What Is Gestational Diabetes? – Symptoms & Causes

By BSc, MSc (embryologist) and BA, MA (fertility counselor).
Last Update: 11/02/2015

Gestational diabetes is a type of diabetes that some women suffer during pregnancy. Unlike other types, the gestational one is not caused by a lack of insulin, but by a blockage on its functioning, produced by the hormones secreted during pregnancy.

Provided bellow is an index with the 5 points we are going to expand on in this article.


It is known that the placenta produces some hormones that are necessary for fetal development. These hormones block the action of insulin the mother has produced, creating what is known as insulin resistance. The typical response against this effect is an increase in insulin production; if it happens, the pregnant woman may develop gestational diabetes. Blood glucose is not transformed in energy, stocking up until it reaches concerning levels. This alteration is called hyperglycemia.


This type of diabetes affects 4% of women and usually appears at the 20th week of pregnancy, being however more frequent during the 28th week of gestation. In most of the cases, glucose levels go back to normal after delivery, having a prevalence of 1-3%.

Nevertheless, if the mother has had diabetes during her first pregnancy, there is chance she suffers it again if she gets pregnant again. Sometimes, pregnancy allows the diagnosis of type-1 and type-2 diabetes. It is hard to discern whether these women had gestational diabetes or they begin to manifest the sypmtoms during pregnancy. In both cases, monitoring the treatment after the delivery is strongly advisable.

Risks for the baby

Since gestational diabetes is a condition that tends to appear in the final stages of pregnancy, when the body of the unborn is formed, it has to be controlled to prevent the development of malformations or defects in the baby once he/she is born.

It seems quite self-evident that not addressing diabetes may severely affect the baby; mother's blood glucose can be transferred into the baby through the placenta, producing more insulin. Given that the baby is receiving more energy than normal, the energy is stored as fat, and that can originate macrosomy, i.e. a full-size baby.

These babies can suffer injuries during a vaginal delivery, being necessary to perform a cesarean.

Babies whose mother had gestational diabetes may have breathing problems, low blood sugar, and jaundice during their first weeks of life.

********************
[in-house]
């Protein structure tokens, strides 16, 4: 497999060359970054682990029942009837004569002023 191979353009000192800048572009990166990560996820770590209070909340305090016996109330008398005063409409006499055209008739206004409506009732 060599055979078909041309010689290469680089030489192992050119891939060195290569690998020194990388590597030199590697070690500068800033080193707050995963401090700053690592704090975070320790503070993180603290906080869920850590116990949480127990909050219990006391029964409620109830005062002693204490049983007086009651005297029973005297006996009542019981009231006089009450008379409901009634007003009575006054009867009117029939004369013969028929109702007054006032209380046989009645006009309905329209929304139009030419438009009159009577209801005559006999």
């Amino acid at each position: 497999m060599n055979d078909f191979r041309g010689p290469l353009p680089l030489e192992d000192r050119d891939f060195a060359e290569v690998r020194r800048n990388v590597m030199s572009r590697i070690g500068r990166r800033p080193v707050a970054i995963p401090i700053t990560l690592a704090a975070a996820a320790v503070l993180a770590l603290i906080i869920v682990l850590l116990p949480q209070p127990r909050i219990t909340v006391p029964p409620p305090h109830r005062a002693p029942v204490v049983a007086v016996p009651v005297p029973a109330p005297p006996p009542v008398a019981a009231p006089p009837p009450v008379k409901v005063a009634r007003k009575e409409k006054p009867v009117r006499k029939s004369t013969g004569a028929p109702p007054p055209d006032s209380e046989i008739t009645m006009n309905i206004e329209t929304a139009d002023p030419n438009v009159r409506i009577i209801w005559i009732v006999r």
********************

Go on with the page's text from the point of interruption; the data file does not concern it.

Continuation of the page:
Fortunately, gestational diabetes can be monitored through diet and exercise.

The doctor usually recommends to control the blood sugar intake on a daily basis. In some cases, it is required to inject insulin in order to reduce glucose levels. Besides, it is also advisable to have montlhy ultrasounds from the 28th week onwards to detect the appearance and/or evolution of macrosomy.

Despite gestational diabetes is a cause for concern, it can be treated and controlled, hence protecting the health of both the baby and the mother.

We make a great effort to provide you with the highest quality information.

🙏 Please share this article if you liked it. 💜💜 You help us continue!


 Neus Ferrando Gilabert
Neus Ferrando Gilabert
BSc, MSc
Bachelor's Degree in Biology from the University of Valencia (UV). Postgraduate Course in Biotechnology of Human Assisted Reproduction from the Miguel Hernández University of Elche (UMH). Experience managing Embryology and Andrology Labs at Centro Médico Manzanera (Logroño, Spain). More information about Neus Ferrando Gilabert
Adapted into english by:
 Sandra Fernández
Sandra Fernández
Fertility Counselor
Bachelor of Arts in Translation and Interpreting (English, Spanish, Catalan, German) from the University of Valencia (UV) and Heriot-Watt University, Riccarton Campus (Edinburgh, UK). Postgraduate Course in Legal Translation from the University of Valencia. Specialist in Medical Translation, with several years of experience in the field of Assisted Reproduction. More information about Sandra Fernández

Find the latest news on assisted reproduction in our channels.